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+ - Reported Costs of Drug R&D Questioned->

Submitted by Alicat1194
Alicat1194 (970019) writes "When one of the world’s most extensive press operations, whose full-time staff of journalists write copy for editors, TV producers, government reports, and internet outlets, tells us over and over that the average cost for research (R&D) to bring a new drug to market is $1.32 billion, we assume that the pharmaceutical industry knows what it is talking about. However a new study published in the Journal of Health Economics, concludes that this cost was so subject to internal and external sources of variability that estimates based on it should not be trusted."
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+ - Advice on Creating HIPAA-compliant Websites?-> 2

Submitted by supahdren
supahdren (559625) writes "I'm an emergency medicine doctor who also has a fairly serious background in building database-backended websites. I'm currently creating an online system to track and follow-up on patients that I see so that I can close the feedback loop on diagnoses that I make and outcomes of treatments that I give. I'm worried, though, because the law that governs access to and retention of personal health information in the US, HIPAA, is obtuse and complicated, and I don't know if my final product will be compliant with it. Have any slashdotters built HIPAA-compliant websites before? What are the actual requirements? Any pitfalls to watch out for?"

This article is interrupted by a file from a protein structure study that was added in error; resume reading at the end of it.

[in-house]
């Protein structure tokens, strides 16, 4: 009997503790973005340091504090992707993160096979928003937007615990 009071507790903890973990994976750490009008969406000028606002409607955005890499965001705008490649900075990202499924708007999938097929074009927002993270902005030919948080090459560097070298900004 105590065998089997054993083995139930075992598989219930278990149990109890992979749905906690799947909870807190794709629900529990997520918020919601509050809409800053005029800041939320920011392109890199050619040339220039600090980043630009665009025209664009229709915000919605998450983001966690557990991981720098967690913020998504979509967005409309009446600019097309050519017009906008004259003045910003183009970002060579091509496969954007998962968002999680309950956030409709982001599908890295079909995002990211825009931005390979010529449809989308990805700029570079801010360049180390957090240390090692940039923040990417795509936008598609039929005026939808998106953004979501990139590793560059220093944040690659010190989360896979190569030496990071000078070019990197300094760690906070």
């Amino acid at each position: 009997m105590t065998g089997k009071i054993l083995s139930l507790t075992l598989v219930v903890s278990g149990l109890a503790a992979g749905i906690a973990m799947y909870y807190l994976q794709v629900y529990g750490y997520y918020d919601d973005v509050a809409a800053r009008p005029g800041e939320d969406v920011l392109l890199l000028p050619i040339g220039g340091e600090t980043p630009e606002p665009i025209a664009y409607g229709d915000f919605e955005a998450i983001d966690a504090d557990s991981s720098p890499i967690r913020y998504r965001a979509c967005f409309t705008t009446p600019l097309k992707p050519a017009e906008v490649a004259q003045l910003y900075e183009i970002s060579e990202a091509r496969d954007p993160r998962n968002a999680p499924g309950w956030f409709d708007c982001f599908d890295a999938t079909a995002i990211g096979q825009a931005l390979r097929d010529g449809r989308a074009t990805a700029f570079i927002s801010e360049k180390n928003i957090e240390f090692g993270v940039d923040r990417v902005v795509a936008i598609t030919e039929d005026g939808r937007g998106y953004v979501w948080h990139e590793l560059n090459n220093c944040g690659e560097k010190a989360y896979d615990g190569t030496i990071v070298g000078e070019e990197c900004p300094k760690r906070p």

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+ - HTC buys S3 Graphics->

Submitted by
jones_supa writes "The Taiwanese smartphone manufacturer HTC has bought the graphics department of VIA Technologies, S3 Graphics. This $300 million dollar deal brings HTC the ownership of new patents and graphics visualization technologies. In addition to its traditional markets in PCs and game consoles, S3 Graphics’ texture compression technology is increasingly being applied to smartphones and tablets, HTC says."
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+ - WSJ: Google Makes Kids Cry

Submitted by theodp
theodp (442580) writes "One week after the launch of Google+, the Wall Street Journal reports the search engine giant’s push into social networking continues to drive the conversation — rebranding beloved products one minute, making kids cry the next. Ten-year-old Alex, a very active Gmail user, lost his account after the Google+ Profile he created triggered a Google Terms of Service age violation. 'You made my son cry, Google,' wrote blogger Martin Sutherland. 'I'm not inclined to forgive that.' Sorry Alex and Martin, life doesn't always turn out like a Google Chrome commercial. Not to pile on, but Alex may also be persona non grata at Google-backed Khan Academy, where learning under the age of 13 can also constitute a TOS violation."

+ - Is there a new geek anti-intellectualism?-> 1

Submitted by
Larry Sanger
Larry Sanger writes "Geeks are supposed to be, if anything, intellectual. But it recently occurred to me that a lot of Internet geeks and digerati have sounded many puzzlingly anti-intellectual notes over the past decade, and especially lately. The Peter Thiel-inspired claim that "college is a waste of time" is just the latest example. I have encountered (and argued against) five common opinions, widely held by geeks, that seem headed down a slippery slope. J'accuse: "at the bottom of the slippery slope, you seem to be opposed to knowledge wherever it occurs, in books, in experts, in institutions, even in your own mind." So, am I right? Is there a new geek anti-intellectualism?"